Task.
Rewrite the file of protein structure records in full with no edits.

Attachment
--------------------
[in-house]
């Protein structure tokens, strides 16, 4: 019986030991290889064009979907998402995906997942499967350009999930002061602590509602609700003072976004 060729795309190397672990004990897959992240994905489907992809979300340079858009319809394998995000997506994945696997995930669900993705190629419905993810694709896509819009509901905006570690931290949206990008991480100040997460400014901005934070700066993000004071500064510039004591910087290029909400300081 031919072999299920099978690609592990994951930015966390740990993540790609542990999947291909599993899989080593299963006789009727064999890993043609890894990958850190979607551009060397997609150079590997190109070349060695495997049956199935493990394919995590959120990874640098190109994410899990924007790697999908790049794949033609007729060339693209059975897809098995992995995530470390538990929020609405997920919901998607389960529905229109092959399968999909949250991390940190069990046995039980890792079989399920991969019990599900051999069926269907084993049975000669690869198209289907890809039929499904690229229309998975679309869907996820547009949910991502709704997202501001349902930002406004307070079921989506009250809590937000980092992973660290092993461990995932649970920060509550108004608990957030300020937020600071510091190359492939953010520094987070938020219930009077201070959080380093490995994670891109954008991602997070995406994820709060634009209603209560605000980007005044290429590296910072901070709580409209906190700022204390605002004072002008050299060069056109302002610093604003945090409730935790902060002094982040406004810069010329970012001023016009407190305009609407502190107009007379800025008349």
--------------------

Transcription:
[in-house]
């Protein structure tokens, strides 16, 4: 019986030991290889064009979907998402995906997942499967350009999930002061602590509602609700003072976004 060729795309190397672990004990897959992240994905489907992809979300340079858009319809394998995000997506994945696997995930669900993705190629419905993810694709896509819009509901905006570690931290949206990008991480100040997460400014901005934070700066993000004071500064510039004591910087290029909400300081 031919072999299920099978690609592990994951930015966390740990993540790609542990999947291909599993899989080593299963006789009727064999890993043609890894990958850190979607551009060397997609150079590997190109070349060695495997049956199935493990394919995590959120990874640098190109994410899990924007790697999908790049794949033609007729060339693209059975897809098995992995995530470390538990929020609405997920919901998607389960529905229109092959399968999909949250991390940190069990046995039980890792079989399920991969019990599900051999069926269907084993049975000669690869198209289907890809039929499904690229229309998975679309869907996820547009949910991502709704997202501001349902930002406004307070079921989506009250809590937000980092992973660290092993461990995932649970920060509550108004608990957030300020937020600071510091190359492939953010520094987070938020219930009077201070959080380093490995994670891109954008991602997070995406994820709060634009209603209560605000980007005044290429590296910072901070709580409209906190700022204390605002004072002008050299060069056109302002610093604003945090409730935790902060002094982040406004810069010329970012001023016009407190305009609407502190107009007379800025008349």